Dish towels can be just as dangerous as sponges in terms of harboring germs. Prevention reports that seven percent of kitchen towels contained MRSA, (methicillin-resistant Staphylococcus aureus), an antibiotic-resistant bacteria that can often be life-threatening and lead to skin infections — and that's all on top of high rates of E. coli and other germs.


To keep your kitchen towels from getting you sick, stick with disinfectant wipes or paper towels when cleaning up spills or surfaces, only using kitchen towels to dry freshly-washed dishes. Be sure to launder kitchen linens, changing them out at least twice a week.

Shopping carts

Just think about it: a toddler with a runny nose and a soiled diaper might have sat where you're resting your baguette, and maybe he sneezed all over the handle. After he was gone, perhaps someone slapped a leaky package of raw meat in the same place. Delish!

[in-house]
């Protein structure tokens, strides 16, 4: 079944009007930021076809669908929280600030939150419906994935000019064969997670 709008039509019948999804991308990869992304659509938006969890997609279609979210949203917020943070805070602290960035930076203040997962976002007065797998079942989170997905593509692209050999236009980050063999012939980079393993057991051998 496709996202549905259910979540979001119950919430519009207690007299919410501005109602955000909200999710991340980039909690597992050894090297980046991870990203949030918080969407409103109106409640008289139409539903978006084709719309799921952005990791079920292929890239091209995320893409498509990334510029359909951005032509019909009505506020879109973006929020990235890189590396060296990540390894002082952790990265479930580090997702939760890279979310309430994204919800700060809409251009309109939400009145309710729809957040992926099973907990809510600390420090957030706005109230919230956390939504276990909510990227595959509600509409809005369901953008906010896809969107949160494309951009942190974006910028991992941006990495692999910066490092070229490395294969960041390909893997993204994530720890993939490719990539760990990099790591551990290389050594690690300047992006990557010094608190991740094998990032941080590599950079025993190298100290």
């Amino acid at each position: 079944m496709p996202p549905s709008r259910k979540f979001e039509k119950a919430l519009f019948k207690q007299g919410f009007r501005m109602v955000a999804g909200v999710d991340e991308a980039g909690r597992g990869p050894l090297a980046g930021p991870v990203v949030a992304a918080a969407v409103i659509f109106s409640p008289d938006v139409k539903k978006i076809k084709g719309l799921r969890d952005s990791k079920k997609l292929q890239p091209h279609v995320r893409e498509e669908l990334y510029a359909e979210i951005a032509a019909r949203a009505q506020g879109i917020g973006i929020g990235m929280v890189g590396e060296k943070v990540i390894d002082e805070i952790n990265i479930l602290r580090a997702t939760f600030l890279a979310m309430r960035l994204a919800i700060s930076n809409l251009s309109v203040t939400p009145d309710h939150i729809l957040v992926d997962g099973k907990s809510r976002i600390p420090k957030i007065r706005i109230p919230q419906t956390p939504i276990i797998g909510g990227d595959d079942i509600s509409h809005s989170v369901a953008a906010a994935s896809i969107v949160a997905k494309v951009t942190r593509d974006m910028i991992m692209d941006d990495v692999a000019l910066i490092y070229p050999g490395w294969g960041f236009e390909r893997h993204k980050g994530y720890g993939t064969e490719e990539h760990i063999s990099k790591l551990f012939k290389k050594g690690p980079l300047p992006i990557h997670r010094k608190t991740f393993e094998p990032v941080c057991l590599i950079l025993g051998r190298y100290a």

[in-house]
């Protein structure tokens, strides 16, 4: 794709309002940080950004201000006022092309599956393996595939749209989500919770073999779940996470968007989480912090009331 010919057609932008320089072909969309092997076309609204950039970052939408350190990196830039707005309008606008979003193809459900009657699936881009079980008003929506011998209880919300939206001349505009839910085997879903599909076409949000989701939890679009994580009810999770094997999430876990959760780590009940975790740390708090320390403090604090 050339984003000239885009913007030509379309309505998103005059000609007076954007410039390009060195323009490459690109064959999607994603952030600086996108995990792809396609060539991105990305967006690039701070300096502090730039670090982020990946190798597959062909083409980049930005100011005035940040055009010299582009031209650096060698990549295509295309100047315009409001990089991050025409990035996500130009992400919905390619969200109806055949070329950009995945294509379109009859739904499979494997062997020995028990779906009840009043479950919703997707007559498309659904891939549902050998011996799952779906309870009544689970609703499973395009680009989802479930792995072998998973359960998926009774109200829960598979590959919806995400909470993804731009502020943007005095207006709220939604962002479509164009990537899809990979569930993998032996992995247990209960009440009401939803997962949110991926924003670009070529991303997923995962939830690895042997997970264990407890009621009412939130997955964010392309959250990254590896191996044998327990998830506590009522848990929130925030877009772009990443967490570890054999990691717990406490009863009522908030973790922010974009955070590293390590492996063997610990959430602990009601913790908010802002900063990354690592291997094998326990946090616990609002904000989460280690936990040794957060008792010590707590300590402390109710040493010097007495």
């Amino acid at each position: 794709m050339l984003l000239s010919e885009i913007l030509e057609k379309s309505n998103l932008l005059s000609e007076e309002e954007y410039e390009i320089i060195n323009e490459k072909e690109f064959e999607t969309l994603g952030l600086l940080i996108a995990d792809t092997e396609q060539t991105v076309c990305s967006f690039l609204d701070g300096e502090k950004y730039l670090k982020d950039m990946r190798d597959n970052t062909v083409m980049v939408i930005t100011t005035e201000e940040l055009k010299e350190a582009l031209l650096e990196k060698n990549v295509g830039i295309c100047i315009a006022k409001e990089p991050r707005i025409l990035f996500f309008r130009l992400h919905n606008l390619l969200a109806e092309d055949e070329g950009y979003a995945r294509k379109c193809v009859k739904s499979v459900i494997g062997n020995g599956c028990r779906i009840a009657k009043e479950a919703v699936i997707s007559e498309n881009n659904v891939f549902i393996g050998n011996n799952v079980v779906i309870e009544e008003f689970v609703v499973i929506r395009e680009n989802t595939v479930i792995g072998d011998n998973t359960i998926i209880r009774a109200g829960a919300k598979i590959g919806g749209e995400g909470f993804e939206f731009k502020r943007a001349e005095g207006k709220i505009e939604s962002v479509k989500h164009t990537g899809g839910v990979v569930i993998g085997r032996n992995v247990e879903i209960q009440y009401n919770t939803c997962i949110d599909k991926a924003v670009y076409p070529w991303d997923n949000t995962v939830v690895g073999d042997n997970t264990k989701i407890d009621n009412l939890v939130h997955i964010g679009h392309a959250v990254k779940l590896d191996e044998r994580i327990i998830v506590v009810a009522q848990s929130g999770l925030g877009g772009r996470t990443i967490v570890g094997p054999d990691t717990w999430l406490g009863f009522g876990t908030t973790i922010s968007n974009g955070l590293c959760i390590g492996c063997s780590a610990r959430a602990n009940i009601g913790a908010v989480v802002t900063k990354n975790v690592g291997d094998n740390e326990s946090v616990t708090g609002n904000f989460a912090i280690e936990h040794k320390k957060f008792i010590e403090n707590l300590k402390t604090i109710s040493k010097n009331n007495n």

Dr. Gerba told ABC News that almost half of shopping carts examined in one of his studies tested positive for E. Coli. So be sure to give yourself a rub-down with hand sanitizer and use a disinfecting wipe on the cart handle, before heading down the aisle.

Your welcome mat and shoes

Your door mat is as welcoming for guests as it is for germs. "The area near your front door is one of the dirtiest in the house," Dr. Reynolds told Prevention. Why? Take a minute to think about everywhere you and your shoes step in a day: the subway, the sidewalk, a puddle, maybe accidentally in dog poop — pretty gross, right?